Activist speaks about racism

by Emily Murphy / Beacon Staff • April 24, 2013

Timwise harwood
Tim Wise, an anti-racist activist and writer, spoke about the Boston Marathon bombings in the Semel Theater on Monday.
Tim Wise, an anti-racist activist and writer, spoke about the Boston Marathon bombings in the Semel Theater on Monday.

Tim Wise speaks with the occasional lyricism of a spoken word poet. He does so quickly, running ideas in circles around each other and pausing for the odd sip of water. 

On Monday, an audience of around 170 Emerson students and faculty laughed at his jokes and murmured in response to his ideas about racism. When Wise was finished with his lecture, the attendees stood in applause.

The event in the Semel Theater was mainly comprised of a speech from Wise, a white anti-racist activist and writer. His talk was followed by a question-and-answer session and a reception where Wise signed copies of his book Dear White America: Letter to a New Minority.

Wise’s lecture covered a variety of topics, such as 9/11, the death penalty, and America’s education system. 

At one point, in response to race-related crimes following the recent Boston Marathon bombings, Wise read aloud a list of 104 names of white Christians involved with terrorist attacks in America. 

“We have a double standard,” Wise, 44, said. “We don’t racially or religiously profile white Christians. We don’t accost or accuse them of being involved in Oklahoma City or anti-abortion attacks.” 

Ashley Bouchahine, a senior writing, literature, and publishing major, said she found this part of the talk particularly interesting.

“I really liked it,” she said of the lecture as a whole. “It put together a lot of things that have been troubling me over the past few weeks and months. It was really inspiring.”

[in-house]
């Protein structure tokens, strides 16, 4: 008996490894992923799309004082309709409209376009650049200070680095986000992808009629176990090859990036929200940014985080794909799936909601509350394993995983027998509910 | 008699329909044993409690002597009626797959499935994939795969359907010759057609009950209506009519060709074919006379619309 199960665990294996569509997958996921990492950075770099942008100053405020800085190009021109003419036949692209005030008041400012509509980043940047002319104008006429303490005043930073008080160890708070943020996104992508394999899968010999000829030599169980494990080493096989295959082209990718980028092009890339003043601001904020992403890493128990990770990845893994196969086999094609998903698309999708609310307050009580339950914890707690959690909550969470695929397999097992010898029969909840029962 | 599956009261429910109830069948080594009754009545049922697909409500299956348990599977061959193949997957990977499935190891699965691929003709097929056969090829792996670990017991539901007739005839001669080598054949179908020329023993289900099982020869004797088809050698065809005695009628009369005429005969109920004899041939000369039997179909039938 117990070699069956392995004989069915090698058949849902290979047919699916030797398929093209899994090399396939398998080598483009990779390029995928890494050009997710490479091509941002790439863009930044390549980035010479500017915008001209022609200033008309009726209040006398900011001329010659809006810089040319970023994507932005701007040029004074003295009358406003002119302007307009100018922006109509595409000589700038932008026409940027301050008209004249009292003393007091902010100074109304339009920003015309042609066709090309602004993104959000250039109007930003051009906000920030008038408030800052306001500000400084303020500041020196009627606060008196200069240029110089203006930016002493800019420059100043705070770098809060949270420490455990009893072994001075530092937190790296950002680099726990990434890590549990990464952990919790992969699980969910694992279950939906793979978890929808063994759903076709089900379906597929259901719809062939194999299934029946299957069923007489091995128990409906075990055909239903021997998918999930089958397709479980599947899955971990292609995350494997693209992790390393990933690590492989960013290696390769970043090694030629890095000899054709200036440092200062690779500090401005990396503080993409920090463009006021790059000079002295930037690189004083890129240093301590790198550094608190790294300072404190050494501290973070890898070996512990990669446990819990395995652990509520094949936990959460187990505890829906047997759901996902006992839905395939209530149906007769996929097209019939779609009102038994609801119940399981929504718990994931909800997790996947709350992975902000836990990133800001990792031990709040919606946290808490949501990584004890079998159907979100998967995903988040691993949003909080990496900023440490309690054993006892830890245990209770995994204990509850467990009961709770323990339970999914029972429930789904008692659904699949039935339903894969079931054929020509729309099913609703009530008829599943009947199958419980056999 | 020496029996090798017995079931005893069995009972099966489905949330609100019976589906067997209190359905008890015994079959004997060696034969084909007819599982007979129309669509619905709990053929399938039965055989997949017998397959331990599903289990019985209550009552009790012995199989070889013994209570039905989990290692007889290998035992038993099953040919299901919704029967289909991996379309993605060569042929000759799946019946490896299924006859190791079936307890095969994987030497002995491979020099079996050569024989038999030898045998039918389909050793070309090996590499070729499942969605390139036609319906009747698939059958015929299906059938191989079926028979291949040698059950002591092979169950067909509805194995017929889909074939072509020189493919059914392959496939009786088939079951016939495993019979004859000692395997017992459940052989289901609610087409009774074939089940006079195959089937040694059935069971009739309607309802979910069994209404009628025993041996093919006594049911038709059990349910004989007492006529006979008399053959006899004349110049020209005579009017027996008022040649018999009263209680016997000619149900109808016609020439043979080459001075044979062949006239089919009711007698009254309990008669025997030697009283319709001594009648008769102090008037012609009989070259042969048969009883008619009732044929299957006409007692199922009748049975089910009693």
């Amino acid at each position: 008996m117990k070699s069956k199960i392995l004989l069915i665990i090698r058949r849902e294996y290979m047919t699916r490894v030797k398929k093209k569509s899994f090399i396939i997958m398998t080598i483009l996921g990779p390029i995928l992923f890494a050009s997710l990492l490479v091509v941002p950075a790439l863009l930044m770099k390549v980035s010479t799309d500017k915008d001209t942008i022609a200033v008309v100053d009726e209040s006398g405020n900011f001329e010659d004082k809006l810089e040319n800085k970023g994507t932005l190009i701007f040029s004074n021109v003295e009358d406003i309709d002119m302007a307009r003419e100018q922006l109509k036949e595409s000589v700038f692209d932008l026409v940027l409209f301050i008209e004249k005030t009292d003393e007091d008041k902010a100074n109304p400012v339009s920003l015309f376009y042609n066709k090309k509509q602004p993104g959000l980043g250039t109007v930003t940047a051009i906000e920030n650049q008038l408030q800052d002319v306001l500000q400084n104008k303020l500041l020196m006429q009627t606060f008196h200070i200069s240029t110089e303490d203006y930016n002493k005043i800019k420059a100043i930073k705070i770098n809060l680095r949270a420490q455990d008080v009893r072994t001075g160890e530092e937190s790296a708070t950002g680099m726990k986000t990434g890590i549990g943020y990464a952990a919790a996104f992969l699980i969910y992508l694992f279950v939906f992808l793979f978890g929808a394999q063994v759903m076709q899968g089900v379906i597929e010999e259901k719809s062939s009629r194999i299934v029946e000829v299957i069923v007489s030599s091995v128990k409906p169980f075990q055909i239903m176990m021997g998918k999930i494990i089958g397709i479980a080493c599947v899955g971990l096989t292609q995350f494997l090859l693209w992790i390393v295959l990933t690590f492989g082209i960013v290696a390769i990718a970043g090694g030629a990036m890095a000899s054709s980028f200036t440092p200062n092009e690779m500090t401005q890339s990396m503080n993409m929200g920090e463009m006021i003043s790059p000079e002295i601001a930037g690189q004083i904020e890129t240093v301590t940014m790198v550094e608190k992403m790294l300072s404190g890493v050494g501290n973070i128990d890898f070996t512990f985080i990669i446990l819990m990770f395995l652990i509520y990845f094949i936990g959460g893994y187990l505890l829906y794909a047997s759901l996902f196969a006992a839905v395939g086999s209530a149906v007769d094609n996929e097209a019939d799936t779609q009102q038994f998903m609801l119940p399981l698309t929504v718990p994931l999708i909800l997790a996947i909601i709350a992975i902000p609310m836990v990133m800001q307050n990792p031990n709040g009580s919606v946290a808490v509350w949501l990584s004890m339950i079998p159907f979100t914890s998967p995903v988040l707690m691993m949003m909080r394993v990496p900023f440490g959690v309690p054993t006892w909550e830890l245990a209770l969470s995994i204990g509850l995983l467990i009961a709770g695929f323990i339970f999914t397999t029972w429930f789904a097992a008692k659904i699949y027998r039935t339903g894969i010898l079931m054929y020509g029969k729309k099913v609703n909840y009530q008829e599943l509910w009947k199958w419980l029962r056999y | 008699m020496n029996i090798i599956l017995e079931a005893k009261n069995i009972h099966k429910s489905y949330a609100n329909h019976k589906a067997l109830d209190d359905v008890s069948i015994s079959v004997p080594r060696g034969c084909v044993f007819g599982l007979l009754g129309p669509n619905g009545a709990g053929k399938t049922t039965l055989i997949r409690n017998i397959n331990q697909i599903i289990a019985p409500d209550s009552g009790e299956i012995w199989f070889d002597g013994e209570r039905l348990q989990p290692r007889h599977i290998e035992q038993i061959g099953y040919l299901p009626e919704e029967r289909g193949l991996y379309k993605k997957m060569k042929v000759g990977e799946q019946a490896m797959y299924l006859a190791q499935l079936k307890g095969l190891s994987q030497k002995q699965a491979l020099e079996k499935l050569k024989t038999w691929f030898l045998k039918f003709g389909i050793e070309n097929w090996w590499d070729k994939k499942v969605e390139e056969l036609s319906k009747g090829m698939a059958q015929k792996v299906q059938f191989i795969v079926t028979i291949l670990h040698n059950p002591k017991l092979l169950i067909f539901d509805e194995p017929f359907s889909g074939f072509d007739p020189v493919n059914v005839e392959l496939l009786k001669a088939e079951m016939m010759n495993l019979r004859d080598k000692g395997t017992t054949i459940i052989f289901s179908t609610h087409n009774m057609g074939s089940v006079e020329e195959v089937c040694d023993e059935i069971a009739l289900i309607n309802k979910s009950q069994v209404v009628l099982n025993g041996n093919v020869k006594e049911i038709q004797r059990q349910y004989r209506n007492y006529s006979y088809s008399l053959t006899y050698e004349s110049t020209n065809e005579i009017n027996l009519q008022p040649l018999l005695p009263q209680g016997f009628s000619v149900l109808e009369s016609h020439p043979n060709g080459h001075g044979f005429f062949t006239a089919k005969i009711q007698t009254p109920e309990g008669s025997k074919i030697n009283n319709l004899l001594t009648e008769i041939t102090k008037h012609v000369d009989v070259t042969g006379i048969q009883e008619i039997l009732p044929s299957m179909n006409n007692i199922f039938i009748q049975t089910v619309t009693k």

The program was organized by the Multicultural Student Affairs and GLBTQ Resources, Diversity and Inclusion, and Student Life offices.

Vice President of Diversity and Inclusion Sylvia Spears said the event was held in response to recent incidents on Emerson’s campus, including race-related graffiti and an op-ed published by Isis Magazine questioning racism at Emerson. 

“We decided that there needed to be some venue for discussion, some opportunity for students, faculty, and staff to engage in the issues at a higher level,” Spears said. “And Tim Wise is very good at doing that.” 

Spears said while this was the original intent in scheduling the lecture, the events at the Boston Marathon changed the perspective of the speech. According to Spears, Wise contacted the office over the weekend about shifting his focus. 

“[The events of last week] make it impossible to proceed as if history did not happen,” Wise said at the beginning of his talk.

Wise then said he acted with trepidation regarding what he would speak about. 

“If I say anything that might be seen as insensitive,” Wise said, “you should know these are important things we have to add to that narration [about the bombings].” 

Spears said Wise’s tendency to talk about controversial issues is crucial to sparking dialogue.

“Tim Wise is always provocative,” Spears said. “That provocative nature is exactly what education should be. You don’t have to agree with everything he says, but it’s important you have an opportunity to think about what he says.”